9 in art: Schery Markee Sullivan

Schery Markee Sullivan
Wantagh
Max acrylic, mixed media

“You have to believe in magic if you’re an artist.” And laundry on a string. But more on that in a minute.

These paintings hail from a place of magic, refreshing the drama and cynicism of the world with naïveté and hope. Schery Markee Sullivan’s scenes, whether a mother and child, a worry doll, cityscape or cave-like pictograph “instincts,” transcend all cloudiness and illuminate the human spirit, advocating for spiritual porousness.

The mother and child theme appears across any series she’s ever done. For Markee Sullivan, it’s because the mother is the ultimate totem of all emotions at once. “I’ve come to it from the perspective of being the mother and being a child. Every one of us is a child. So when I paint it, I’m painting myself in both places.”

What she’s showing, and what each piece is the manufacture of, is the evolution of her experiences building upon each other concentrically. “Our lives change over time. Will I ever go back to that free joy of that clear landscape? I don’t know. There’s more layers from life. You experience as you age, like a patina. You just keep getting layers—layers of what you do in the world and what the world does in you.”

Her “instincts,” which started in the 70s, and her recent “Brooklyn” series both share these concepts and a clear continuum of the artist’s vernacular. It goes back to laundry hanging on the line. The lightness, erraticism and commonality of it. The line the clothes are hanging on and the lines of their billowing silhouettes live free in her panels. The colors of her work are vibrant and so is the energy coming from within them. The brushes are a phrase of movement. The motions are meaningful, but spontaneous. And the same can be said of the primitive works done over 30 years ago.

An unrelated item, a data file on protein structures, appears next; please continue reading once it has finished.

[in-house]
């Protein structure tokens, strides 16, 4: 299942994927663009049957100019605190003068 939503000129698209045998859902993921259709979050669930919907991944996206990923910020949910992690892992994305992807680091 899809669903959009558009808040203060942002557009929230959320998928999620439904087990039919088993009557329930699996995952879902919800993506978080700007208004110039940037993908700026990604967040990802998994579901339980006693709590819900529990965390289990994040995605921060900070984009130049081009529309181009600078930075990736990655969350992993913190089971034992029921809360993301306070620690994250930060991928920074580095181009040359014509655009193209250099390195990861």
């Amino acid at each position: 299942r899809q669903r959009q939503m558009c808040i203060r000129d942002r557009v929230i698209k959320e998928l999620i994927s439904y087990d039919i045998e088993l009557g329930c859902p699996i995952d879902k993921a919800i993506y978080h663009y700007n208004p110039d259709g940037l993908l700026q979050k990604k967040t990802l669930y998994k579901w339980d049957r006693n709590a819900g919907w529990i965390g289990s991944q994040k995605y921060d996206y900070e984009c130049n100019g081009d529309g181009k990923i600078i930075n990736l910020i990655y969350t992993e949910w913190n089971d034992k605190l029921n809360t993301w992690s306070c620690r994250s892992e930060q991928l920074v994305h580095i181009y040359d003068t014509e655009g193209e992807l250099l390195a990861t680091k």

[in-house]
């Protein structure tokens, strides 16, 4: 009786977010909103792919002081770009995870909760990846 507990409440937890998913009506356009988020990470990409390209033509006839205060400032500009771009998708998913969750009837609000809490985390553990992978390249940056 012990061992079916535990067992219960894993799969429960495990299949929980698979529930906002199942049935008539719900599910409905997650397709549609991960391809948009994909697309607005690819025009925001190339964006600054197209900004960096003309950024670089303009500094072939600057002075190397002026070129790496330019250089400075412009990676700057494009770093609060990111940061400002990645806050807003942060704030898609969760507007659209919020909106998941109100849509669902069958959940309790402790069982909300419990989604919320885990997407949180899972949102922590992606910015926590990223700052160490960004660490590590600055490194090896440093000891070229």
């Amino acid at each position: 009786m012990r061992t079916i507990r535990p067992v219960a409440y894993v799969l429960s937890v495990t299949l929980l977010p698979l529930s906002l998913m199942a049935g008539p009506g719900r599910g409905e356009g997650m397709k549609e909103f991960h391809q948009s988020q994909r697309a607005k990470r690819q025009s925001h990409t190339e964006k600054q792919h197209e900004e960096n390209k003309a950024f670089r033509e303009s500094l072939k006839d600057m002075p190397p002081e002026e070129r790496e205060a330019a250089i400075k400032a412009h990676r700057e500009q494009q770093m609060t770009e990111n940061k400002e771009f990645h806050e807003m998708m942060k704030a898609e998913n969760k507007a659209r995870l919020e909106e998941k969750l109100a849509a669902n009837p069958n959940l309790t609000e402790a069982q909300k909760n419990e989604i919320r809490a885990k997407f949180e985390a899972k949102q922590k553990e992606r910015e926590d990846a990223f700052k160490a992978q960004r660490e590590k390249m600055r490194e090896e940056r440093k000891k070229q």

“Whatever I paint, it’s not from the outside in, it’s from the inside out. It’s never what I copy from the outside world, it has to come from a place that—it’s almost like the painting’s done already in my head…it’s so immediate.” It is Mozart: A lyrical, impulsive, melodic, sweet and beautiful circus.

See Schery Markee Sullivan’s work at Altamira, Islip, throughout July and at Long Island Picture Frame, Oyster Bay, Aug 23-Sept 30. markeesullivan.com

photo by matt furman

nada marjanovich

nada marjanovich

Nada Marjanovich is Publisher and Editor of Long Island Pulse Magazine. Prior to founding the title in 2005, she worked extensively in the internet. She's been writing since childhood and has been published for both fiction and poetry.